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Post Thu. Apr. 03, 2008 9:21 pm

Harman VF3K's are not insulated, but its quite easy to add about an inch of fiberglass under the covers. It Definitely makes a difference in how much heat the unit throws off into the room.

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beatle78
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Post Mon. Apr. 07, 2008 4:09 pm

LsFarm wrote:Yes, you could probably add insulation board under the sheet metal cover to improve the factory insulation.

For your installation, do you have enough room to build a room around the boiler ?? this would provide the very best insulation, noise reduction and segregation of dust, fly ash and possible smells.. Another BIG plus a room enclosing the boiler would provide is you could provide outside air into this room so the boiler would not be pulling a draft on your whole house all winter long.

The combustion air, and the air going up the chimney has to come from the inside of your house. So all the windows, doors, sills, and every gap in the structure is pulling cold outside air into the house to make up for the air going up the chimney.. Eliminating this cold air infiltration make the house much more comfortable and draft free.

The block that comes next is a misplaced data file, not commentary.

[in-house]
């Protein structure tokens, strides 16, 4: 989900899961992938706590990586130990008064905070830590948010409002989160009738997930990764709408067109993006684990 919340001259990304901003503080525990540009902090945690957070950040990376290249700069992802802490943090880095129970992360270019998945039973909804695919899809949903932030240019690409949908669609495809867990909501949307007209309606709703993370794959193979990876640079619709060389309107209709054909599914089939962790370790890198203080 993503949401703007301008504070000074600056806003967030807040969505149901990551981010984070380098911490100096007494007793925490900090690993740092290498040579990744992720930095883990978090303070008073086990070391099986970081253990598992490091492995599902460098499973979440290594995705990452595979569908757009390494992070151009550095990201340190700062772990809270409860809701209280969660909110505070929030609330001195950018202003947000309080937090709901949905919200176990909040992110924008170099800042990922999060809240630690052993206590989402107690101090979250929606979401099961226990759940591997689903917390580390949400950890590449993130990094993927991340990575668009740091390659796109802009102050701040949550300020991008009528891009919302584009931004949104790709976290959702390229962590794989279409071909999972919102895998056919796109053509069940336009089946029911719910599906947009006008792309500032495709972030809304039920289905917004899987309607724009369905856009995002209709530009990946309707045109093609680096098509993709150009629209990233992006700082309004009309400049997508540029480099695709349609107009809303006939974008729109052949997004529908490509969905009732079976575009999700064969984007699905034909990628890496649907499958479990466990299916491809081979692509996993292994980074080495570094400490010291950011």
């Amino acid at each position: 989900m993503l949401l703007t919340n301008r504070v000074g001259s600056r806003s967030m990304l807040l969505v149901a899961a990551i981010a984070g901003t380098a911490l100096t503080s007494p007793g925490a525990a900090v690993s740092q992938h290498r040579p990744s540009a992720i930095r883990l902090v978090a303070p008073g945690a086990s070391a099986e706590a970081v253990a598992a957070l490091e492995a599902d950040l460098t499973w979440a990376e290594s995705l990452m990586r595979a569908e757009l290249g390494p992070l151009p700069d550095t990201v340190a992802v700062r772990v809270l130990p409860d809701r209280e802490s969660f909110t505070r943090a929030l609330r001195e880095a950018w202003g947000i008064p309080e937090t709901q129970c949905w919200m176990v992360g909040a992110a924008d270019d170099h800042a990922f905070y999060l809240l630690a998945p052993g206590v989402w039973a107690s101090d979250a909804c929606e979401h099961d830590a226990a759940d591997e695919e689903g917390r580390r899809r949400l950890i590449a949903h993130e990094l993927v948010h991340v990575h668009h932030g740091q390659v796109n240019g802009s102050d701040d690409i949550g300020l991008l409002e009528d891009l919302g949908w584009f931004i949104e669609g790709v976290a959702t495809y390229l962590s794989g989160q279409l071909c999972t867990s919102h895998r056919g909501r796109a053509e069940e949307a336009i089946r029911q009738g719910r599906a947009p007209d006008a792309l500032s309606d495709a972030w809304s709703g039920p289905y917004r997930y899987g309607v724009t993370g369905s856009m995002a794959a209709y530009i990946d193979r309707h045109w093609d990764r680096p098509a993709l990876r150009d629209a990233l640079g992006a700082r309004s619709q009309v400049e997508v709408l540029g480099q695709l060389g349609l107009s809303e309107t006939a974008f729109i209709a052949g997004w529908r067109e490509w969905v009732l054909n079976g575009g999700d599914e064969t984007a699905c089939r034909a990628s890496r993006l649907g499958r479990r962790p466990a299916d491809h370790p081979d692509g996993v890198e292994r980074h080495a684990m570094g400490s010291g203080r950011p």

If you can insulate a room around the boiler you could insulate the ceiling as well, and keep all the dust and ash contained in the room... the rest of the basement will be clean.

Just an idea.

Axeman Anderson says they have sold only a few enclosures for their boilers over the years.. The small amount of heat given off usually just keeps a damp basement dry.. But with today's homes, any heat source would be an issue in the summer because of our use of A/C to cool our homes.

Greg L


You know, I never gave a room any thought.

I'm pretty strapped for space due to some poor layout choices in my basement, but I will put that on my brainstorming list.

What kind of clearance do I need for oil and coal boilers from walls? This is a probably a local code question, but I figure some guys on here could probably provide some good info on this.